Not so long ago, I was behind the times with my birthday celebrations. I had three birthdays to bake for and I was going to see said people all on the same night. To keep my own feelings of guilt at bay, I couldn’t possibly have made just one of them a cake – it was all or nothing. And nothing would have made me feel guilty, too, so really it was just all or… all. ALL. OK. I decided to do three small cakes that I could decorate individually with the girls’ names and some pretty icing shapes, rather than making three full sized cakes. I think it actually took me longer to make the three little ones than it would have to make bigger ones, but they were so cute that I think it was worth it. Even though I twisted my back leaning over to do the details work. What can I say? I suffer for my art! The other bonus of them being so tiny is that the girls wouldn’t feel like they had to share and so they could have a whole cake to themselves. To me, this is a good thing.
I made a dairy free victoria sponge batter (using soy margarine instead of butter) by the all in one method (ie throw all ingredients in a bowl and mix until mixed), and then made three separate buttercreams – one lavender, one raspberry and one (dairy free) coconut. To make the dairy free buttercream, I used soy margarine mixed with plenty of sugar and some desiccated coconut that had been further ground down to give more coconut flavour.
Side note: the brand of dairy free margarine I usually get is Vitalite. This makes me sing ‘Israelites’ over and over again, even though I don’t know the words AND usually substitute ‘me ears are alight’ for the one word I *do* know because someone once told me they really thought those were the words and it tickled me.
Second side note: this is why I sing that when I use Vitalite:
Anyway, I still don’t think that plain buttercream is the same when you take out the butter, for obvious reasons, but if you add another flavour, like coconut or chocolate, it is very passable, very passable indeed.
I used a cool technique for icing the mini cakes so that the tops would be totally flat and better for decorating. This is particularly good if, like me, you prefer buttercream to rolled fondant icing. I find fondant too sweet, tooth-squirmingly sweet sometimes, and I have also had very limited success in making it at home. This way, I can make every last bit of the cake without the stress of trying to apply a smooth layer of fondant without bumps, bubbles or tears; you can read that last word as tears as in ‘rips’ or tears as in ‘salt water from the eyes’. It works both ways.
First, put a decently thick and indecently messy layer (or possibly pile) of buttercream on the top of the cake, then invert the cake onto a board or other firm, portable surface, lined with a piece of greaseproof paper. Press it down firmly. If you are making a layered cake, add your filling and bottom layer once the top is iced, inverted and pressed down – it’s easier to build a cake upside down than to flip one over without some serious damage. Visions of jam-streaked walls and accidental buttercream gloves come to mind… Ice the sides of the cake, using a spatula to spread the buttercream evenly, and pop it in the fridge until it’s hardened – in my case, by the time I’d finished icing the other two cakes, the first one was ready. Turn the cake right side up again, on to a cake board, and peel off the greaseproof paper. There you have it – perfectly flat and smooth buttercream, ready to decorate. Brilliant!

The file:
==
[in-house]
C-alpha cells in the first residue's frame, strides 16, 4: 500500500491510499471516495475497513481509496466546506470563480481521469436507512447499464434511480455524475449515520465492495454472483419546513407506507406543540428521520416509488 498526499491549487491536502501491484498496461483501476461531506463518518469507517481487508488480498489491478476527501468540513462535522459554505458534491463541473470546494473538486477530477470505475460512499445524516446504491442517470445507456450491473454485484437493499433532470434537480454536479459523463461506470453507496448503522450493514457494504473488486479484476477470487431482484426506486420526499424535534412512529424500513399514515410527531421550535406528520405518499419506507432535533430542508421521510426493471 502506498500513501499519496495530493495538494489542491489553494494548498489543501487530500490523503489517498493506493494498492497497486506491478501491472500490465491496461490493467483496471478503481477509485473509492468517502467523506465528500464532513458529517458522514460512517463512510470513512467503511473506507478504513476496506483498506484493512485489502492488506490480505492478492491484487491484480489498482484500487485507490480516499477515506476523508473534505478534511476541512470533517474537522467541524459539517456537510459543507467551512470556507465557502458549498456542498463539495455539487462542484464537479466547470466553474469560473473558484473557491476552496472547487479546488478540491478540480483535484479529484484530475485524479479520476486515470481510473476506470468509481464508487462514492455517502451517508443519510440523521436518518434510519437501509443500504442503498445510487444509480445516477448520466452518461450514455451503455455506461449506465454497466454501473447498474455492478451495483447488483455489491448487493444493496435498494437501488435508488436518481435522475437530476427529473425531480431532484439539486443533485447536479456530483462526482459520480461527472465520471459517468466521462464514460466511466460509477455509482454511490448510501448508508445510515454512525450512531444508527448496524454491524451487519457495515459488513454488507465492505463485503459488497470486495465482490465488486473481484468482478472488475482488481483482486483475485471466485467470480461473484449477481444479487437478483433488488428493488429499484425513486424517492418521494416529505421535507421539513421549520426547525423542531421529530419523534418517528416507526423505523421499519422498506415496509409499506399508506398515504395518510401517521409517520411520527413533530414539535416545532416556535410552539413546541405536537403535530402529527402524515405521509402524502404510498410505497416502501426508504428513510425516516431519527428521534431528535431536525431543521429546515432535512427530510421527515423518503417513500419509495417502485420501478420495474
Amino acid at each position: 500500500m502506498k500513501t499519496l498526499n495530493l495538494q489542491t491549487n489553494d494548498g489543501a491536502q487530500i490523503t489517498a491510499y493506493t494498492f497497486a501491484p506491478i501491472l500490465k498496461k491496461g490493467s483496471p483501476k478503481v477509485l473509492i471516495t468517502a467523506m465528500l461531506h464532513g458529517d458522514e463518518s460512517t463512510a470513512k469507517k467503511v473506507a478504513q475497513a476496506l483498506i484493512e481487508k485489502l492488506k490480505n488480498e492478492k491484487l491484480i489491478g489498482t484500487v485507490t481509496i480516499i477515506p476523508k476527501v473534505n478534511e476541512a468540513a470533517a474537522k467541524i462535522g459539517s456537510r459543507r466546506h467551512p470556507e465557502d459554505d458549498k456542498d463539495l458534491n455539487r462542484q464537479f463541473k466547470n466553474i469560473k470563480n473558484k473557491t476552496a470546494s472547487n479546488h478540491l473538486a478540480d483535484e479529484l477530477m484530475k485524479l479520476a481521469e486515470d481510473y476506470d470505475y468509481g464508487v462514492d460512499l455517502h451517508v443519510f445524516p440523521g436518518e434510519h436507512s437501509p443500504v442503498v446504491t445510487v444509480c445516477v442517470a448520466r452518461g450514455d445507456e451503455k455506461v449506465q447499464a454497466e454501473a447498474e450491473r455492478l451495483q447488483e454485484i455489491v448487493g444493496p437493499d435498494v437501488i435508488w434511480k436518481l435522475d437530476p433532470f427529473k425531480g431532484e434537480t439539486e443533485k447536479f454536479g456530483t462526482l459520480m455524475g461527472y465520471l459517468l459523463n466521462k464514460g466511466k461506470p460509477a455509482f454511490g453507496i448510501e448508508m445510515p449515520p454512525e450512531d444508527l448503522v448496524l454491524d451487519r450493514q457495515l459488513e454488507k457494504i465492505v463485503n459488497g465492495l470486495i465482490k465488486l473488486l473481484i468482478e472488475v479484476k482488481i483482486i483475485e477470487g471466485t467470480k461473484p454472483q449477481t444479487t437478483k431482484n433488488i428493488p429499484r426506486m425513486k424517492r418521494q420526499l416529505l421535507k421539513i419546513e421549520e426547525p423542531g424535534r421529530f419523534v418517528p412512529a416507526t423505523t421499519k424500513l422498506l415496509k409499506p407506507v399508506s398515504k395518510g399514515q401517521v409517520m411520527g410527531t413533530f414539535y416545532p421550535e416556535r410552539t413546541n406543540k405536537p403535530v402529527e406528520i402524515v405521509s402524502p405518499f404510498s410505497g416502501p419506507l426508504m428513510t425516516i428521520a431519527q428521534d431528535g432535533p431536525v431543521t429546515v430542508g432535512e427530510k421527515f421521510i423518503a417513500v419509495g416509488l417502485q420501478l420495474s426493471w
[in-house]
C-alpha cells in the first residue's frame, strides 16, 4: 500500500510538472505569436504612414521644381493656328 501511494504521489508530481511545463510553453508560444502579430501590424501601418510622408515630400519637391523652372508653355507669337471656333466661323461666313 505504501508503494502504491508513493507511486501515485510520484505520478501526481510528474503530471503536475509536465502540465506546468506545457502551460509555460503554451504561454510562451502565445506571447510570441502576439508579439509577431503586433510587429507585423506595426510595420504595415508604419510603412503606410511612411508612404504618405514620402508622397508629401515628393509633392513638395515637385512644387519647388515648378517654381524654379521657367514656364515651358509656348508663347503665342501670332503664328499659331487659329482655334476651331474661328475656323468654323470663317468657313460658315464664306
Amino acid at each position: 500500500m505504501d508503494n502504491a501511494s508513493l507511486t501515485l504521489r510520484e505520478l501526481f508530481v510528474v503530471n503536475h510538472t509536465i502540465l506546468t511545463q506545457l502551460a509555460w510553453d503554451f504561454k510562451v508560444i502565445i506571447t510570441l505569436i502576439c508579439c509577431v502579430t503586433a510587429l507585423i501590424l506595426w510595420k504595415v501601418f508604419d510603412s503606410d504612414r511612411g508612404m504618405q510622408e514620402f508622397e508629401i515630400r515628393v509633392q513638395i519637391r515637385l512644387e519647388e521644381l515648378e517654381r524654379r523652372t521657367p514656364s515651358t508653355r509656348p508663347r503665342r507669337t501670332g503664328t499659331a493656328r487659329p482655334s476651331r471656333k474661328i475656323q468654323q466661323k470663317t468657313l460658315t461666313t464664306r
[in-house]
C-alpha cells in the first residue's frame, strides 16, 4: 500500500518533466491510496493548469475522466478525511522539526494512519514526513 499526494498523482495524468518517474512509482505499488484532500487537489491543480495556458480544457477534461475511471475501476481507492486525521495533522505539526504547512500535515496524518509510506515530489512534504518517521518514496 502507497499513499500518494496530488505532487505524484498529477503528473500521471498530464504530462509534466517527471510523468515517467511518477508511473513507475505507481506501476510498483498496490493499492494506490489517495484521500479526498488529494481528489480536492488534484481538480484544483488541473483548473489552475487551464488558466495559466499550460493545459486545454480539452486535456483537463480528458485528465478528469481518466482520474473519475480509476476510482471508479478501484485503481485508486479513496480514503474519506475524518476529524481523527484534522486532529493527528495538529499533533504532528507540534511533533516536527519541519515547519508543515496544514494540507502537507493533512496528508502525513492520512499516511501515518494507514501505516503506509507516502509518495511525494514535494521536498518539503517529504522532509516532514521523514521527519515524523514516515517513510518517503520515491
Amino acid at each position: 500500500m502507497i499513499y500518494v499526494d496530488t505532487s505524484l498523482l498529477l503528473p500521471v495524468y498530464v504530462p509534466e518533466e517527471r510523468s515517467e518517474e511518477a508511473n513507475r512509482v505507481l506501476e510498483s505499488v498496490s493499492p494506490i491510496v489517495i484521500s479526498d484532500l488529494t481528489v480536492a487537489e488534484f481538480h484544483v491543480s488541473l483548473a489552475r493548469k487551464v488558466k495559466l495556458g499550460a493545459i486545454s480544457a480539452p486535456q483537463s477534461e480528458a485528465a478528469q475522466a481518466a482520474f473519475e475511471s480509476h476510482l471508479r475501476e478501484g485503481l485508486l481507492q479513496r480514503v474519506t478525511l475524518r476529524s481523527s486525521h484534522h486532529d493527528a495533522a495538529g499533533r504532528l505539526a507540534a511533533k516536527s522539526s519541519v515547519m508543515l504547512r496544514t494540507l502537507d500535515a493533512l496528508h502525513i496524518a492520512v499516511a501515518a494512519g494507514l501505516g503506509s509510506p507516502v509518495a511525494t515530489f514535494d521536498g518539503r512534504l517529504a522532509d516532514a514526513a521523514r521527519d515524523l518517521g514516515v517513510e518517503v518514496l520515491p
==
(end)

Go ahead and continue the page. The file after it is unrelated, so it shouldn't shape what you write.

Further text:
I went with three different themes for the tiny cakes – buttons, hearts and flowers. I used a mixture of ready made sugar sprinkles and fondant icing to decorate them. Most of the fondant icing I cut using some great cutter/plunger tools. I have the flower set, a set of heart shaped ones and the star ones that I used for my jam tarts. They’re a very quick way to make some really pretty decorations, without using too much sugary fondant. I also made some big buttons by rolling a ball of fondant, flattening it out with my thumb into a nice, even circle then making holes in the middle and a ridge round the edge with my scribe tool (as previously seen in this Hello Kitty cake post). I supplemented the sugar sprinkles and fondant decoration with writing icing to personalise the cakes even more and to add fancy swirls here and there. I have to say, while I put in equal amounts of love, time and attention, the button cake came out pretty spectacular – I just seemed to get it *right* with that one, maybe because buttons are more imaginative than flowers and hearts? All the cakes, and all the ladies, are loved equally, I want to put that on record…
Here’s a photo gallery of the cakes. I took a lot of photos to try and capture them properly, but I don’t know if I’ve done them justice! Feel free to click on any that catch your eye for a closer look.
And here are a final couple of photos of the finished items: